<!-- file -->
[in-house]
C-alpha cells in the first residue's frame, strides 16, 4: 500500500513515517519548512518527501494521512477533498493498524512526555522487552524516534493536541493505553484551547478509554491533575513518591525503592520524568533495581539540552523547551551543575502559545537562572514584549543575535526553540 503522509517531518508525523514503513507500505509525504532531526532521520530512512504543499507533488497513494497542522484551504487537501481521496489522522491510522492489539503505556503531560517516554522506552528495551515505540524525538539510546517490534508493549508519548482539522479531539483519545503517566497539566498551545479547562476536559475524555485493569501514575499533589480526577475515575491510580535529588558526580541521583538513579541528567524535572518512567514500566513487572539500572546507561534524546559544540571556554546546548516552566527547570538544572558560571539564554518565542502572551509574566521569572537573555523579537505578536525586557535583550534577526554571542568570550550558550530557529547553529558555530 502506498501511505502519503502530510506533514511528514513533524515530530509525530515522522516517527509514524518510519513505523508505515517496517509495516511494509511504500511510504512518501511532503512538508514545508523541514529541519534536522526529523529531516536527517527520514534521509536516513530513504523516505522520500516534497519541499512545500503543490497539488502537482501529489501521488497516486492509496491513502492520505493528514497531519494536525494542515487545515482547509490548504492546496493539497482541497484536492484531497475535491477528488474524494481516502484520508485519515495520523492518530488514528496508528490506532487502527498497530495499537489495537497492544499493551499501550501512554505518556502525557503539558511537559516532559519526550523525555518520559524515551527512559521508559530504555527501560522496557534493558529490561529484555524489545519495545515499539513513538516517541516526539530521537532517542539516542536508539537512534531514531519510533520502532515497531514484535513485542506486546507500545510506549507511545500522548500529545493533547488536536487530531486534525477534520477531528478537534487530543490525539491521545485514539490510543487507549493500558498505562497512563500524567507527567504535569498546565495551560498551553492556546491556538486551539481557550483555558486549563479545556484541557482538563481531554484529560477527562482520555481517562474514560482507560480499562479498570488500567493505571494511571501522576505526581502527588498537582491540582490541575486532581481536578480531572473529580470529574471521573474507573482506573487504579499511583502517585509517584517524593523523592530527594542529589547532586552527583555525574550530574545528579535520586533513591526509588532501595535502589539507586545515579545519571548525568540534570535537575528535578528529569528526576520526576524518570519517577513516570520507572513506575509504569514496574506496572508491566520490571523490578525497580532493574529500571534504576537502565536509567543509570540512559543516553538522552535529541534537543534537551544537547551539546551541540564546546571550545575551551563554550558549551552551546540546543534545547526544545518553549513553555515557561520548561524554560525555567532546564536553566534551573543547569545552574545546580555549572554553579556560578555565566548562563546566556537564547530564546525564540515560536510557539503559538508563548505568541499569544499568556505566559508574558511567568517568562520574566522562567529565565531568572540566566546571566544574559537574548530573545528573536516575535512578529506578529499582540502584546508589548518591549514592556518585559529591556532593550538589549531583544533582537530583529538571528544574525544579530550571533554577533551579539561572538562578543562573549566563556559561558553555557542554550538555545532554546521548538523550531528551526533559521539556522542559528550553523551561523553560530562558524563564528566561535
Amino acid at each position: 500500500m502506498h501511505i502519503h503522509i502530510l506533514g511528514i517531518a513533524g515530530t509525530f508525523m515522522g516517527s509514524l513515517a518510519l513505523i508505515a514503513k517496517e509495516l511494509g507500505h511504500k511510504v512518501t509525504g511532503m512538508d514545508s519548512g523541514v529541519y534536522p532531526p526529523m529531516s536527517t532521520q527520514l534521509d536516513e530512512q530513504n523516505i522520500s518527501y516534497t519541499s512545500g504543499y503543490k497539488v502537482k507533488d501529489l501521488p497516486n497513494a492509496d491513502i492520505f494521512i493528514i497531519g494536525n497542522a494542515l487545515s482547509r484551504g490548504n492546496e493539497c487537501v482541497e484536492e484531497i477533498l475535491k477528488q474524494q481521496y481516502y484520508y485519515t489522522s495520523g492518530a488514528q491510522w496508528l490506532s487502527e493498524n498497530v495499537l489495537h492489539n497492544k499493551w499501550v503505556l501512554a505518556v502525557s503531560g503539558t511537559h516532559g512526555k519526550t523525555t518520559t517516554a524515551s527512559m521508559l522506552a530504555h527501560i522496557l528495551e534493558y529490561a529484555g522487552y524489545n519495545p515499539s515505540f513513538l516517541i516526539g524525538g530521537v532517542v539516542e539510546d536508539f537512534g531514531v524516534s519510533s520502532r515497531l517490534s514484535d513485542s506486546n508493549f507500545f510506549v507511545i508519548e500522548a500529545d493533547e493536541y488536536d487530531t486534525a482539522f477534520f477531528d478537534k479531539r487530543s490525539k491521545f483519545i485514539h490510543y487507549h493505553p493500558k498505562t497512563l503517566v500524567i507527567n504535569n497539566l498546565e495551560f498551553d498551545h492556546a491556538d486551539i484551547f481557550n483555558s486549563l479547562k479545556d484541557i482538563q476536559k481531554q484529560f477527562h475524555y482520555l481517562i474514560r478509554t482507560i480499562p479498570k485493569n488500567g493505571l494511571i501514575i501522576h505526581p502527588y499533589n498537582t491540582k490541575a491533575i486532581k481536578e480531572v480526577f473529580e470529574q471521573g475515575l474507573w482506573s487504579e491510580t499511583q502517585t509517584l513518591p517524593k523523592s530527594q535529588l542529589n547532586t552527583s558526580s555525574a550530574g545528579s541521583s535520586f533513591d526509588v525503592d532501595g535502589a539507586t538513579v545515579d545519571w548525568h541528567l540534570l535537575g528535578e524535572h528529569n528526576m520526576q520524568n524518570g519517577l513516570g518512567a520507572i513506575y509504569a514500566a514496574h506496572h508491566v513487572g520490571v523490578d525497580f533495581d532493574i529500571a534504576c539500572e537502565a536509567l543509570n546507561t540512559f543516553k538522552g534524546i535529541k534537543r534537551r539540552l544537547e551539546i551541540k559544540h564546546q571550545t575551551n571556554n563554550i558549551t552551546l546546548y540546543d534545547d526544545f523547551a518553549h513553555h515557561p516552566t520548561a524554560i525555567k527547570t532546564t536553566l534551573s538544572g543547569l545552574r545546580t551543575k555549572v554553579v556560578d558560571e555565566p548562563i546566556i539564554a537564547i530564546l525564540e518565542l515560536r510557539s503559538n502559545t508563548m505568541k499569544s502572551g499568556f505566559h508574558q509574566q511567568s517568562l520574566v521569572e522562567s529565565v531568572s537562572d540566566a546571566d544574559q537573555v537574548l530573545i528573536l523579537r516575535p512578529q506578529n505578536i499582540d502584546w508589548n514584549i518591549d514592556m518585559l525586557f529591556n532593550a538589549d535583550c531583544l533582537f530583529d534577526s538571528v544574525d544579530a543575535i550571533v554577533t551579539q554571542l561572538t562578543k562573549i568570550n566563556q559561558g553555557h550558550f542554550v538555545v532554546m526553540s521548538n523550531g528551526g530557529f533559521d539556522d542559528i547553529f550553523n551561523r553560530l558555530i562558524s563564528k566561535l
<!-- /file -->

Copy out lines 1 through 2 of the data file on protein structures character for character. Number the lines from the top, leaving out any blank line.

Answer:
[in-house]
C-alpha cells in the first residue's frame, strides 16, 4: 500500500513515517519548512518527501494521512477533498493498524512526555522487552524516534493536541493505553484551547478509554491533575513518591525503592520524568533495581539540552523547551551543575502559545537562572514584549543575535526553540 503522509517531518508525523514503513507500505509525504532531526532521520530512512504543499507533488497513494497542522484551504487537501481521496489522522491510522492489539503505556503531560517516554522506552528495551515505540524525538539510546517490534508493549508519548482539522479531539483519545503517566497539566498551545479547562476536559475524555485493569501514575499533589480526577475515575491510580535529588558526580541521583538513579541528567524535572518512567514500566513487572539500572546507561534524546559544540571556554546546548516552566527547570538544572558560571539564554518565542502572551509574566521569572537573555523579537505578536525586557535583550534577526554571542568570550550558550530557529547553529558555530 502506498501511505502519503502530510506533514511528514513533524515530530509525530515522522516517527509514524518510519513505523508505515517496517509495516511494509511504500511510504512518501511532503512538508514545508523541514529541519534536522526529523529531516536527517527520514534521509536516513530513504523516505522520500516534497519541499512545500503543490497539488502537482501529489501521488497516486492509496491513502492520505493528514497531519494536525494542515487545515482547509490548504492546496493539497482541497484536492484531497475535491477528488474524494481516502484520508485519515495520523492518530488514528496508528490506532487502527498497530495499537489495537497492544499493551499501550501512554505518556502525557503539558511537559516532559519526550523525555518520559524515551527512559521508559530504555527501560522496557534493558529490561529484555524489545519495545515499539513513538516517541516526539530521537532517542539516542536508539537512534531514531519510533520502532515497531514484535513485542506486546507500545510506549507511545500522548500529545493533547488536536487530531486534525477534520477531528478537534487530543490525539491521545485514539490510543487507549493500558498505562497512563500524567507527567504535569498546565495551560498551553492556546491556538486551539481557550483555558486549563479545556484541557482538563481531554484529560477527562482520555481517562474514560482507560480499562479498570488500567493505571494511571501522576505526581502527588498537582491540582490541575486532581481536578480531572473529580470529574471521573474507573482506573487504579499511583502517585509517584517524593523523592530527594542529589547532586552527583555525574550530574545528579535520586533513591526509588532501595535502589539507586545515579545519571548525568540534570535537575528535578528529569528526576520526576524518570519517577513516570520507572513506575509504569514496574506496572508491566520490571523490578525497580532493574529500571534504576537502565536509567543509570540512559543516553538522552535529541534537543534537551544537547551539546551541540564546546571550545575551551563554550558549551552551546540546543534545547526544545518553549513553555515557561520548561524554560525555567532546564536553566534551573543547569545552574545546580555549572554553579556560578555565566548562563546566556537564547530564546525564540515560536510557539503559538508563548505568541499569544499568556505566559508574558511567568517568562520574566522562567529565565531568572540566566546571566544574559537574548530573545528573536516575535512578529506578529499582540502584546508589548518591549514592556518585559529591556532593550538589549531583544533582537530583529538571528544574525544579530550571533554577533551579539561572538562578543562573549566563556559561558553555557542554550538555545532554546521548538523550531528551526533559521539556522542559528550553523551561523553560530562558524563564528566561535